Neuronal Ceroid Lipofuscinosis (NCL) in Golden Retrievers

Quick Summary

Neuronal ceroid lipofuscinosis results from the accumulation of granules in the neurons of the brain and spinal cord. This progressive neurological disorder manifests as behavioral changes coupled with a loss of coordination and blindness.

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Phenotype: Neuronal ceroid lipofuscinosis is characterized by a progressive loss of coordination, blindness and behavioral changes beginning at 1.5 to 2 years of age.

Mode of Inheritance: Autosomal recessive

Alleles: N = Normal, CL = neuronal ceroid lipofuscinosis variant

Breeds appropriate for testing: Golden Retriever and Golden Retriever crosses

Explanation of Results:

  • Dogs with N/N genotype do not have the variant associated with neuronal ceroid lipofuscinosis found in Golden Retrievers.
  • Dogs with N/CL genotype are carriers of the neuronal ceroid lipofuscinosis variant found in Golden Retrievers, but will not develop neuronal ceroid lipofuscinosis. If two carriers are mated, approximately 25% of the puppies are predicted to develop the disease and 50% are predicted to be carriers.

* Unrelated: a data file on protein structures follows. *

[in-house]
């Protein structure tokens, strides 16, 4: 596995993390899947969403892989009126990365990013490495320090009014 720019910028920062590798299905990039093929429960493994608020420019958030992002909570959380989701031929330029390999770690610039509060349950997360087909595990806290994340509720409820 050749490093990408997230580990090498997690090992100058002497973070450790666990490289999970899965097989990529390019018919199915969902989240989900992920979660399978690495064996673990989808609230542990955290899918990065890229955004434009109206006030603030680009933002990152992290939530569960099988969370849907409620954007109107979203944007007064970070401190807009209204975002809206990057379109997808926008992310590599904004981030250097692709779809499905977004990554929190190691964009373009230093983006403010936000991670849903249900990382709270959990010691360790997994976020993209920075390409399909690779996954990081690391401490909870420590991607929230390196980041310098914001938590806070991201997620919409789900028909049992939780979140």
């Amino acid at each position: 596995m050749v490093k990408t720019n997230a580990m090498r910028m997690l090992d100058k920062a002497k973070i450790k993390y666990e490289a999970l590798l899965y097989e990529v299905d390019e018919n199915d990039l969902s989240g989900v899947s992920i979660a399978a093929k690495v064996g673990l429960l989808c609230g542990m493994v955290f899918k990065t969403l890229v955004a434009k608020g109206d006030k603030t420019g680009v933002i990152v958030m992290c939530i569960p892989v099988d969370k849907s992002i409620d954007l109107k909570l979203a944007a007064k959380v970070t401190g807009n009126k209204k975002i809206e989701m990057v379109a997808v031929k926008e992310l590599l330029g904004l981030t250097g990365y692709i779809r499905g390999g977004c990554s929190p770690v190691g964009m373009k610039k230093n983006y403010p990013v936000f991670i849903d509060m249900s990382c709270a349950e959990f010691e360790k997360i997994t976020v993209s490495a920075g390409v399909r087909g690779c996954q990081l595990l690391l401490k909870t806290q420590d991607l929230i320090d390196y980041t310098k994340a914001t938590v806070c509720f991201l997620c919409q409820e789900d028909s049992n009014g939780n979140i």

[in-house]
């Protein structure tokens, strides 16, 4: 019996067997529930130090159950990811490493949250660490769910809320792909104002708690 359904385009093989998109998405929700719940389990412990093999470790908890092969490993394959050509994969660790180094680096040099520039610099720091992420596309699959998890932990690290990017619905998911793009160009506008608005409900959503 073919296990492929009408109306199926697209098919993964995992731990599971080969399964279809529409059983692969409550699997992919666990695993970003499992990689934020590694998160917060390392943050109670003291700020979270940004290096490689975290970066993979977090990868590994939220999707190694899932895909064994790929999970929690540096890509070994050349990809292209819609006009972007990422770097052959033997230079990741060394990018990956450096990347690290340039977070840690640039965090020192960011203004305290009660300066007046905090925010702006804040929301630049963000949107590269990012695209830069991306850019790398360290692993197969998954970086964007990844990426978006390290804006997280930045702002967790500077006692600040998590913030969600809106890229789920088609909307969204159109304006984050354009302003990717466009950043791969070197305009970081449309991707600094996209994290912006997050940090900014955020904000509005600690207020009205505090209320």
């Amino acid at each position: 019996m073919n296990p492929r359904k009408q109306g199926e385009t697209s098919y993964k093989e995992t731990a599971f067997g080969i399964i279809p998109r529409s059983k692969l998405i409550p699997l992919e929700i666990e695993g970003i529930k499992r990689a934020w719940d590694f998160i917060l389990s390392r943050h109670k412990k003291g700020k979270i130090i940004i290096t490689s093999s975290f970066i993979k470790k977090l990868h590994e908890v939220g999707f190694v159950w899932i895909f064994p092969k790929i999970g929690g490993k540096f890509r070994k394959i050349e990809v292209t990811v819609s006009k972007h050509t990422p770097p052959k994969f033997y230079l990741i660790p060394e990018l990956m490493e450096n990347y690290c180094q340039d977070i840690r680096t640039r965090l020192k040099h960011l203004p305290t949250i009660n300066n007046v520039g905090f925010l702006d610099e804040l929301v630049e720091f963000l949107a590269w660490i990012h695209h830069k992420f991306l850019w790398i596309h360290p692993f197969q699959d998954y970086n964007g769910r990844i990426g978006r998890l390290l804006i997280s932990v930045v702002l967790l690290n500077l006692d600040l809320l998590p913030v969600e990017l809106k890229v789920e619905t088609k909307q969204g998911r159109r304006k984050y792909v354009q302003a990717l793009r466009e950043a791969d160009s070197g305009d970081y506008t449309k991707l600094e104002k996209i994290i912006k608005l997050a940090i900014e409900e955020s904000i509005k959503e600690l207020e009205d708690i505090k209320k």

• Dogs with CL/CL genotype are homozygous for the neuronal ceroid lipofuscinosis variant found in Golden Retrievers and are expected to develop the disease.

Results of this test can be submitted to the OFA (Orthopedic Foundation for Animals)

Turnaround Time
At least 15 business days; may be delayed beyond 15 business days if sample requires additional testing, or a new sample is requested.

$55 single test per animal ($5 discount on 3 or more dogs)
$25 as additional health test on same animal

Sample Collection

Dog DNA tests are carried out using cells brushed from your dog's cheeks and gums. The preferred cytology brushes are sent to you by mail, or you may provide your own brushes. For accepted alternative brushes, click here

We recommend waiting until puppies are at least three weeks old before testing.


Dog having its cheeks and gums brushed for DNA samples
Cheek and gum brushing technique for canine DNA sample collection


  1. Make sure the dog has not had anything to eat or drink for at least 1 hour prior to collecting sample.
  2. When swabbing puppies, isolate each puppy from the mother, littermates and any shared toys for 1 hour prior to swabbing. Puppies should not have nursed or eaten for 1 hour prior to collecting sample.
  3. If collecting samples from more than one dog, make sure to sample one dog at a time and wash your hands before swabbing another dog.
  4. Label brush sleeve with name or ID of dog to be sampled.
  5. Open brush sleeve by arrow and remove one brush by its handle.
  6. Place bristle head between the dog’s gums and cheek and press lightly on the outside of the cheek while rubbing or rotating the brush back and forth for 15 seconds.
  7. Wave the brush in the air for 20 seconds to air dry.
  8. Insert brush back into sleeve.